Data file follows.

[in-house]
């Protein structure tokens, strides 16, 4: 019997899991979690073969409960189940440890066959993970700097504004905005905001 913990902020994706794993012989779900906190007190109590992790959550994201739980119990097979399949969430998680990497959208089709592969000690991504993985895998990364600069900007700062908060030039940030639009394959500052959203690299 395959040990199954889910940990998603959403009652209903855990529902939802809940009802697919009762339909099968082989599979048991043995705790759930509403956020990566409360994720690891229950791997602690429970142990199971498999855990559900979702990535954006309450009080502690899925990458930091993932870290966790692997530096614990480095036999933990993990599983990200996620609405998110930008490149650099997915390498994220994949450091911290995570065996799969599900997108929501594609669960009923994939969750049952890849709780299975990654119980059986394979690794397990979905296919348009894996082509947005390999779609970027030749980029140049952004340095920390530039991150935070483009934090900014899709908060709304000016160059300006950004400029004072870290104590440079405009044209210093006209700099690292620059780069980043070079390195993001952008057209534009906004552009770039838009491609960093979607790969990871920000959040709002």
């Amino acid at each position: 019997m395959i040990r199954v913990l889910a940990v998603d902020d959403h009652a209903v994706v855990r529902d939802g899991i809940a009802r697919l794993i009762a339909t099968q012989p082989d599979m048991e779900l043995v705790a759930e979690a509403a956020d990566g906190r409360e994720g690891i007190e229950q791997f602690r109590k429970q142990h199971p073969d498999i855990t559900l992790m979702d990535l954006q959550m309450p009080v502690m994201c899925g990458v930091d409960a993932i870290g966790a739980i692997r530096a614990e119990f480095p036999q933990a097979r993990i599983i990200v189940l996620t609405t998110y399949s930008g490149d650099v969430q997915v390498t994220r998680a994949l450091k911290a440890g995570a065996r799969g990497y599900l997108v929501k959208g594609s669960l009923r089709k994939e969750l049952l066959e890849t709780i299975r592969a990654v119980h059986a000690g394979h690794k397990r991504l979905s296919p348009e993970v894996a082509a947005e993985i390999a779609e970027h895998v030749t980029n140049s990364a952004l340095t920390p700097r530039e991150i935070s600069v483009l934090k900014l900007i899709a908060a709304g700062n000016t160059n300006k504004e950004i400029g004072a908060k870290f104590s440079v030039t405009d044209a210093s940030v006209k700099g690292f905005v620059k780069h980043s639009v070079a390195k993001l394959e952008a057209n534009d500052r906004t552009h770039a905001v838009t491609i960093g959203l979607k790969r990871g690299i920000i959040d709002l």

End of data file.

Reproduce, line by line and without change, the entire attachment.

[in-house]
């Protein structure tokens, strides 16, 4: 019997899991979690073969409960189940440890066959993970700097504004905005905001 913990902020994706794993012989779900906190007190109590992790959550994201739980119990097979399949969430998680990497959208089709592969000690991504993985895998990364600069900007700062908060030039940030639009394959500052959203690299 395959040990199954889910940990998603959403009652209903855990529902939802809940009802697919009762339909099968082989599979048991043995705790759930509403956020990566409360994720690891229950791997602690429970142990199971498999855990559900979702990535954006309450009080502690899925990458930091993932870290966790692997530096614990480095036999933990993990599983990200996620609405998110930008490149650099997915390498994220994949450091911290995570065996799969599900997108929501594609669960009923994939969750049952890849709780299975990654119980059986394979690794397990979905296919348009894996082509947005390999779609970027030749980029140049952004340095920390530039991150935070483009934090900014899709908060709304000016160059300006950004400029004072870290104590440079405009044209210093006209700099690292620059780069980043070079390195993001952008057209534009906004552009770039838009491609960093979607790969990871920000959040709002």
């Amino acid at each position: 019997m395959i040990r199954v913990l889910a940990v998603d902020d959403h009652a209903v994706v855990r529902d939802g899991i809940a009802r697919l794993i009762a339909t099968q012989p082989d599979m048991e779900l043995v705790a759930e979690a509403a956020d990566g906190r409360e994720g690891i007190e229950q791997f602690r109590k429970q142990h199971p073969d498999i855990t559900l992790m979702d990535l954006q959550m309450p009080v502690m994201c899925g990458v930091d409960a993932i870290g966790a739980i692997r530096a614990e119990f480095p036999q933990a097979r993990i599983i990200v189940l996620t609405t998110y399949s930008g490149d650099v969430q997915v390498t994220r998680a994949l450091k911290a440890g995570a065996r799969g990497y599900l997108v929501k959208g594609s669960l009923r089709k994939e969750l049952l066959e890849t709780i299975r592969a990654v119980h059986a000690g394979h690794k397990r991504l979905s296919p348009e993970v894996a082509a947005e993985i390999a779609e970027h895998v030749t980029n140049s990364a952004l340095t920390p700097r530039e991150i935070s600069v483009l934090k900014l900007i899709a908060a709304g700062n000016t160059n300006k504004e950004i400029g004072a908060k870290f104590s440079v030039t405009d044209a210093s940030v006209k700099g690292f905005v620059k780069h980043s639009v070079a390195k993001l394959e952008a057209n534009d500052r906004t552009h770039a905001v838009t491609i960093g959203l979607k790969r990871g690299i920000i959040d709002l």